Circuit court judge candidate John Lamborn said, while the judge is a nonpartisan position, he is a very pro-First Amendment candidate.
He said people’s reluctance in Grant County to talk about their political preferences surprised him in that regard.
“I’m very pro-First Amendment,” Lamborn said. “I think everybody should feel free to express themselves.”
Lamborn said he is very pro-Second Amendment as well. He said he is a gun owner and a hunter. He said Second Amendment rights are an essential part of the fabric of society in Eastern Oregon.
“I don’t want anybody trying to take my guns away,” Lamborn said “Although, as judge, if the law requires me to do whatever the law requires me to do, I’ll be required to do it, absent whatever my personal preference is. I’d follow the law as it relates to the Second Amendment.”
Lamborn said he understands people’s frustration with repeat offenders in the legal system.
He said misdemeanors, property theft and burglaries are primarily a problem in many communities. Lamborn said these crimes stem from lack of employment and lack of education.
Lamborn said, as judge, he would work with those offenders to “reach into themselves” to figure out how not to commit those crimes in the future. Lamborn said, if elected circuit court judge, he would tackle docket issues on day one. He said a majority of the cases that come through the 24th Judicial District are criminal cases and that civil matters, such as divorces and custody cases, take a backseat to criminal cases.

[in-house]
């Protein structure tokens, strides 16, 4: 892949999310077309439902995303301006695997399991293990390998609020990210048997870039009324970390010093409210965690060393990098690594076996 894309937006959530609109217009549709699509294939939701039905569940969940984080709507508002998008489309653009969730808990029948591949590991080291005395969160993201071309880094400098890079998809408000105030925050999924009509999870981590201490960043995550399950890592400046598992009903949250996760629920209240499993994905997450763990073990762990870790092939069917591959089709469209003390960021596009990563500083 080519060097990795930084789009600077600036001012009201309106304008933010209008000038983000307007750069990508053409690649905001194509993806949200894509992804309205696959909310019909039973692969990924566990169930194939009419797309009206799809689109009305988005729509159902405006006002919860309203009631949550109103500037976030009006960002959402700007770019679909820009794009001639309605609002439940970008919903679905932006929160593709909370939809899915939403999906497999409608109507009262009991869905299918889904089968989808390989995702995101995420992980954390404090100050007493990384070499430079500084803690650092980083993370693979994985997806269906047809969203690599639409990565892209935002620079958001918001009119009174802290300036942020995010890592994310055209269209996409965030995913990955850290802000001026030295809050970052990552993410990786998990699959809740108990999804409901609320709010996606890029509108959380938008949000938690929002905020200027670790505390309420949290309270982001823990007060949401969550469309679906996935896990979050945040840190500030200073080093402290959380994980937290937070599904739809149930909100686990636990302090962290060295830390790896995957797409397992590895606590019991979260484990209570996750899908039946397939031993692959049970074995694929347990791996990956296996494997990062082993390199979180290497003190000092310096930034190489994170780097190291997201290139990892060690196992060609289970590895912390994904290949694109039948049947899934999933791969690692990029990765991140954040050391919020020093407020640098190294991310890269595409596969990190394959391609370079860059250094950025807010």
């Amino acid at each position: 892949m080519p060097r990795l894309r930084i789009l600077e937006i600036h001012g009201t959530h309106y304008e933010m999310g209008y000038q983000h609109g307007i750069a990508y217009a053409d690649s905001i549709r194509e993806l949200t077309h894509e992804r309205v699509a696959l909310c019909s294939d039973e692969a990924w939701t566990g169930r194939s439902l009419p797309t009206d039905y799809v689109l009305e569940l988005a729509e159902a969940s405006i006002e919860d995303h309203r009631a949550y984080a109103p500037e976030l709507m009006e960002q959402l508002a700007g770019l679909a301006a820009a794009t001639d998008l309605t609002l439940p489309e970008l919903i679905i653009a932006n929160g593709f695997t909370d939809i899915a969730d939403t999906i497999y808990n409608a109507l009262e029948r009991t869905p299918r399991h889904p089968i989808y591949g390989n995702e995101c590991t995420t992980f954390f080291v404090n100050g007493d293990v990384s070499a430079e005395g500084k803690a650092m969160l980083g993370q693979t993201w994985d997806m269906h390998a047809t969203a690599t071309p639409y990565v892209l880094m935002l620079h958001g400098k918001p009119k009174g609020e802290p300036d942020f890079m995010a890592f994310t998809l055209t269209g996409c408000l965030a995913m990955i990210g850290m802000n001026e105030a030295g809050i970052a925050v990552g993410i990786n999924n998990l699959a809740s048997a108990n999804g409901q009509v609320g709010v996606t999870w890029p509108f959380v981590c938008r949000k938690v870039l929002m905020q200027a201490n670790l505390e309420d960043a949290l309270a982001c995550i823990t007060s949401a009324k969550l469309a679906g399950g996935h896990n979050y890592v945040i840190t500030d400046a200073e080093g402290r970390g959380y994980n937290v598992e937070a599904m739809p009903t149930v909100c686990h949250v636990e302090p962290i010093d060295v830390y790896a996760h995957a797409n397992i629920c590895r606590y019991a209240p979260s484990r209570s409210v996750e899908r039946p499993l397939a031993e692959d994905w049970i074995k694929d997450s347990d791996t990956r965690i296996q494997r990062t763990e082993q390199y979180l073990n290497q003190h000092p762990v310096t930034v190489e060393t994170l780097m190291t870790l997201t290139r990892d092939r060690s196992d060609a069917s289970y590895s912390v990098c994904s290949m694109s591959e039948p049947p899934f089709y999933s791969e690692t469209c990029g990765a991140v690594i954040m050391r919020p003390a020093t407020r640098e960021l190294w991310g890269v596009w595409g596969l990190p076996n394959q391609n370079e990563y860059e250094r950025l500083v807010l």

“Those are the cases that tend to languish,” he said.
Lamborn said, as judge, he would put those cases on a faster track.
“I would work hard to, at least once a month, to have what I would call a divorce-apalooza, and get those cases all wrangled into a single date,” Lamborn said.
Lamborn said the court spends a lot of valuable attorney time to manage calendars and when the next dates are going to happen.
“I’m not sure that is the kind of thing that needs to happen on the record, like it does now,” Lamborn said.
Lamborn said he would designate someone to coordinate dates to give the public certainty about when their court dates will take place. Lamborn said what sets him apart from the other two candidates is his experience. Lamborn said he has practiced law longer than both of his opponents.
“I have seen a wide range of cases over my 30 years,” Lamborn said. “I have really seen the gamut of issues. The criminal law is one thing, but I have been involved in a huge number of domestic-relations cases. I’ve been involved in water-rights matters, hunting violations kinds of cases — I can’t even tell you how many of these kinds of cases I’ve seen over the years.”
Lamborn said his experience sets him apart from his competitors.